By Todd DePastino
Within the years following the Civil struggle, a veritable military of homeless males swept throughout America's "wageworkers' frontier" and cast a beguiling and bedeviling counterculture referred to as "hobohemia." Celebrating unfettered masculinity and jealously guarding the yankee street because the defend of white manhood, hoboes took command of downtown districts and swaggered onto middle degree of the hot city tradition. much less evidently, probably, additionally they staked their very own claims at the American polity, claims that will in truth remodel the very entitlements of yank citizenship.In this eye-opening paintings of yank background, Todd DePastino tells the epic tale of hobohemia's upward thrust and fall, and crafts a beautiful new interpretation of the "American century" within the approach. Drawing on resources starting from diaries, letters, and police experiences to video clips and memoirs, Citizen Hobo breathes existence into the mostly forgotten international of the line, however it additionally, crucially, exhibits how the hobo military so haunted the yank physique politic that it caused the construction of a completely new social order and political financial system. DePastino exhibits how hoboes—with their acceptance as risks to civilization, sexual savages, idlers—became a cultural and political strength, influencing the production of welfare country measures, the promoting of mass intake, and the suburbanization of the USA. Citizen Hobo's sweeping retelling of yank nationhood in mild of putting up with struggles over "home" does greater than chart the switch from "homelessness" to "houselessness." In its breadth and scope, the booklet deals not anything lower than a vital new context for wondering american citizens' struggles opposed to inequality and alienation.
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Additional info for Citizen Hobo: How a Century of Homelessness Shaped America
While the depression destroyed many capitalists, it also served to concentrate markets, production, and therefore wealth into the hands of fewer corporations. For workers, the depression precipitated a desperate struggle merely to maintain wage employment, a struggle that mocked any dreams of independent ownership. While Americans never agreed on what precisely the term meant, the notion of the “producing classes” lent a coherent sense of partnership to capital and labor. Now that partnership seemed torn.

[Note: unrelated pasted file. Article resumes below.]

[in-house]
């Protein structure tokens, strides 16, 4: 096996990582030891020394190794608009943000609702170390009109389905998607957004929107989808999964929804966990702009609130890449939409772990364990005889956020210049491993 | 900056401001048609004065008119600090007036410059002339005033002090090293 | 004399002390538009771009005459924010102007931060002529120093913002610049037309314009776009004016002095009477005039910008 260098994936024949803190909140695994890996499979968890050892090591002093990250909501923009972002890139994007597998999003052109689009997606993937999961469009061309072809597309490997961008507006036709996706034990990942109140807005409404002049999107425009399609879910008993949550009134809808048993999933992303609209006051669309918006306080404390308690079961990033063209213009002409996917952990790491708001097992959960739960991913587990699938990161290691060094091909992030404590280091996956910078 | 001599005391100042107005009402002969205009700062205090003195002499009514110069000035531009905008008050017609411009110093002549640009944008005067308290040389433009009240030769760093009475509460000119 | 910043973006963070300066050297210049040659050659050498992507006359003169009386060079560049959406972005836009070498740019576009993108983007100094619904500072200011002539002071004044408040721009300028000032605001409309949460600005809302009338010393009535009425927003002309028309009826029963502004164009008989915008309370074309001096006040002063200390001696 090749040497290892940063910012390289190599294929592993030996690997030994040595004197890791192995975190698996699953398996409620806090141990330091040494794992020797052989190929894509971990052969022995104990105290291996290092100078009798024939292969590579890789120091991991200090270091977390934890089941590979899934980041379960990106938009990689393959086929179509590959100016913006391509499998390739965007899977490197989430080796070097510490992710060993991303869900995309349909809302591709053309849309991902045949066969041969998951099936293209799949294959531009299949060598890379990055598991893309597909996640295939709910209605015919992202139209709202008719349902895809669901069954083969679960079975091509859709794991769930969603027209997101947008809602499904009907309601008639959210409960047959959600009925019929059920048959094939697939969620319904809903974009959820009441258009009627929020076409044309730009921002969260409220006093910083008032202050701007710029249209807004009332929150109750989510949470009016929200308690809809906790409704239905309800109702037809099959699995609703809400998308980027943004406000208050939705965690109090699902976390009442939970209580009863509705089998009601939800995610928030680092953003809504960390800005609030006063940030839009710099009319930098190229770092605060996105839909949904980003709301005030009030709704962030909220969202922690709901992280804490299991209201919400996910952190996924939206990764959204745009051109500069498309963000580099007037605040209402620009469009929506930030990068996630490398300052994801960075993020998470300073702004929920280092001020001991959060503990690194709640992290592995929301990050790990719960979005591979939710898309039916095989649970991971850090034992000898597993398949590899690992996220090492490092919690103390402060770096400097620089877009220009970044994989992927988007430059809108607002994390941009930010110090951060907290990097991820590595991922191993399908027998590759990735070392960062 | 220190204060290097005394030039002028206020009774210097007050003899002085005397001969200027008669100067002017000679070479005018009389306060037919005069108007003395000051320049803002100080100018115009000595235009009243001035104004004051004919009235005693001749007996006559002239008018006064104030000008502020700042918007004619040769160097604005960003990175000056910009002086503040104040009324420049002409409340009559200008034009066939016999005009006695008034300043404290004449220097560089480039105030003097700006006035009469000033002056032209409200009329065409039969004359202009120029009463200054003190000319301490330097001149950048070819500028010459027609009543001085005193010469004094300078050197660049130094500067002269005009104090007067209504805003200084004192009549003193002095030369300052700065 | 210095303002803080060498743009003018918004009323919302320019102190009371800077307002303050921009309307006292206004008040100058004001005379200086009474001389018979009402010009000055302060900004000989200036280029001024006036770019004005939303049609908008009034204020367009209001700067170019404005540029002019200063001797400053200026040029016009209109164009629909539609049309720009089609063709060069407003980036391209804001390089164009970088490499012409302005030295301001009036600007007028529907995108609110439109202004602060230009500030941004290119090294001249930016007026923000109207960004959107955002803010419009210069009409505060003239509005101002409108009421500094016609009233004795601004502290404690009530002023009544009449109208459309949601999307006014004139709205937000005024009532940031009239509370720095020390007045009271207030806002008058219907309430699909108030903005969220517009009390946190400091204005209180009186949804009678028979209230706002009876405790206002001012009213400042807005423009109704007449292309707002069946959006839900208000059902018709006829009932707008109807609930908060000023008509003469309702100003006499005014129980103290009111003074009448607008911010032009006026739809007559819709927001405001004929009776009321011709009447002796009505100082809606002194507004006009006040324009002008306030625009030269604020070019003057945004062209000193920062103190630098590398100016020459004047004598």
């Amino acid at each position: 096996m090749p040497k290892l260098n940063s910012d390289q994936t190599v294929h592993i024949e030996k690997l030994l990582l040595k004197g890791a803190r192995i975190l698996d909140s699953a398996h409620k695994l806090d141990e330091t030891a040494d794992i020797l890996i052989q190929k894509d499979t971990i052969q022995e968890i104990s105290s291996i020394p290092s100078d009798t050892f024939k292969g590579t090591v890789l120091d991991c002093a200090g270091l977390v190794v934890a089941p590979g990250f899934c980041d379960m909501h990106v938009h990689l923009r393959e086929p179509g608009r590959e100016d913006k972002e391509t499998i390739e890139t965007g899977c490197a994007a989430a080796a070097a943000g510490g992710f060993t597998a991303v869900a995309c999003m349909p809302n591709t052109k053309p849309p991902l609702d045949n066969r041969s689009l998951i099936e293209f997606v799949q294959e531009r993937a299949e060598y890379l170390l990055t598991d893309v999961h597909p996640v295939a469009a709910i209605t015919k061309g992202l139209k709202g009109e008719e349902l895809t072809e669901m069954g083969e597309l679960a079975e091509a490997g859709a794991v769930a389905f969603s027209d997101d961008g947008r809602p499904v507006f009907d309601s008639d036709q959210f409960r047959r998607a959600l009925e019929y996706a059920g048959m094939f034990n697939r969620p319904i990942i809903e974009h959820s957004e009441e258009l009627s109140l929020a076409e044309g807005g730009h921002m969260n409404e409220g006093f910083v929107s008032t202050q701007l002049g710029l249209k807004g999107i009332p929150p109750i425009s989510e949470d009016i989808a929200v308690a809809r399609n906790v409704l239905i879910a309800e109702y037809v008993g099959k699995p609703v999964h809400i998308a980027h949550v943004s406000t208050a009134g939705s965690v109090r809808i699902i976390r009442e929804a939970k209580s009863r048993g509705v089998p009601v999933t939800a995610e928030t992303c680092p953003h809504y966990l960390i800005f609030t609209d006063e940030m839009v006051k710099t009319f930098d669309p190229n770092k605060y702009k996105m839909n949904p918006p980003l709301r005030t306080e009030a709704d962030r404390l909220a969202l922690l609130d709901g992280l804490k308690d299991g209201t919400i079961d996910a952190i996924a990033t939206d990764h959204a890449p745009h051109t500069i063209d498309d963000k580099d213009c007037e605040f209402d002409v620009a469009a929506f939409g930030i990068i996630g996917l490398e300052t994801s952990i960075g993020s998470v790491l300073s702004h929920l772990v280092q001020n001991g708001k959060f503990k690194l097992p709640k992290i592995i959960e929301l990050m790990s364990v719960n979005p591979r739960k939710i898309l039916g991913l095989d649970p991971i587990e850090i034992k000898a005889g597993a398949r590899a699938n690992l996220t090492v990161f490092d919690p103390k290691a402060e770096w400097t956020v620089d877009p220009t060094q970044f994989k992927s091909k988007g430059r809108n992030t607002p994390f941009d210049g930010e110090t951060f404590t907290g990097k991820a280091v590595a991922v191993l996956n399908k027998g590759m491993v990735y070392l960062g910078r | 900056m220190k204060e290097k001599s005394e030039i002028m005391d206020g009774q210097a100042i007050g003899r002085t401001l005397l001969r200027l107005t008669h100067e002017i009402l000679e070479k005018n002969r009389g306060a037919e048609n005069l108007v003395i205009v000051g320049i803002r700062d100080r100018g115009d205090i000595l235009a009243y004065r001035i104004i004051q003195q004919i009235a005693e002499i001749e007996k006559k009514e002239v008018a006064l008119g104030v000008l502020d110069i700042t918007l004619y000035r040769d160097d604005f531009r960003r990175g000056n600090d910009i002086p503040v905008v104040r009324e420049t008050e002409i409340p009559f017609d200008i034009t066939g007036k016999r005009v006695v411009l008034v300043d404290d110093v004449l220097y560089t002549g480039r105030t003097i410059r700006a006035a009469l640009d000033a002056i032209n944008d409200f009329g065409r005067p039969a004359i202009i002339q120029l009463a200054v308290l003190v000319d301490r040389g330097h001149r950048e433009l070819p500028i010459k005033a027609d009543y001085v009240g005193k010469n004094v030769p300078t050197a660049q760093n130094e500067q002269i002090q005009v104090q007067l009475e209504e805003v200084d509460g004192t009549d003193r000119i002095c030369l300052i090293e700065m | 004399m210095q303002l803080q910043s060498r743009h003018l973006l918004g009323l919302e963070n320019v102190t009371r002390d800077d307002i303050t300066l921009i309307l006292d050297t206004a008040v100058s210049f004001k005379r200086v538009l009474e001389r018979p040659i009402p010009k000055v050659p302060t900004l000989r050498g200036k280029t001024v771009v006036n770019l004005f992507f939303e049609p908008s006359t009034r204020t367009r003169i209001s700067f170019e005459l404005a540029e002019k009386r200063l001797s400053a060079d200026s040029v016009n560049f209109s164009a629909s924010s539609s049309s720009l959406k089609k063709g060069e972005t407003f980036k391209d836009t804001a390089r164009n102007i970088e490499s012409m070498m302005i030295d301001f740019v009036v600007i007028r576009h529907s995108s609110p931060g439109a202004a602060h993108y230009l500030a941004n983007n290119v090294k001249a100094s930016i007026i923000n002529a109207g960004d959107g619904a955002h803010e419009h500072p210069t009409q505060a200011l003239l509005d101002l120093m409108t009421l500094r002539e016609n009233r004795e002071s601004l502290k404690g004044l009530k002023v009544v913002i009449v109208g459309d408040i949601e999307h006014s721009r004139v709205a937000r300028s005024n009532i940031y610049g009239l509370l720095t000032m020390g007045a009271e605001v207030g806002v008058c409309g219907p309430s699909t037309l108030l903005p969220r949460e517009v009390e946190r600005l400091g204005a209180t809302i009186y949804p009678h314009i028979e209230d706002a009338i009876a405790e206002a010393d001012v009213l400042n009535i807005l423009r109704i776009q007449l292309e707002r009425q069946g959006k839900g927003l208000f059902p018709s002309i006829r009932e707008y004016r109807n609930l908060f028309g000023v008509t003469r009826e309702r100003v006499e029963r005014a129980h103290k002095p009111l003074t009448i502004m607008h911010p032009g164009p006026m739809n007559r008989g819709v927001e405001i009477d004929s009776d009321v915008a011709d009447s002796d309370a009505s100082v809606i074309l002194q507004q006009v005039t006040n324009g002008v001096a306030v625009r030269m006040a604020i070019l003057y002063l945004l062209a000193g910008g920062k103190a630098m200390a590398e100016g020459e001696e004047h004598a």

Middle-class perceptions of crisis in the Gilded Age also mirrored earlier panics over vagrancy. The factors generating concern about the “vagrant mode of life” in the antebellum period also fueled the tramp scare of the s: the struggles between the propertied and unpropertied over the uses of public space, fears about the growth of a propertyless proletariat, and anxieties about the loss of traditional social controls in American cities. ” But, to borrow again from Scripture, American homelessness was a house of many mansions, and the great army of tramps possessed numerous features distinguishing it from previous groups of the migrant poor.
Where and how did they travel? Why did some poor Americans hit the road while others stayed put? 8 As for the larger culture, what was its response to this new tramp army? How did middle-class observers explain its rather sudden appearance? What logic, conscious or not, governed middle-class nightmares about “savage” tramps? And why did the tramp crisis become such a flashpoint in the larger struggle over the destiny and meaning of the new industrial America? ”10 Stressing mobility, the new usage also signified a sense of novelty, as if older terms such as “vagrant” or “vagabond” were somehow inappropriate to the moment.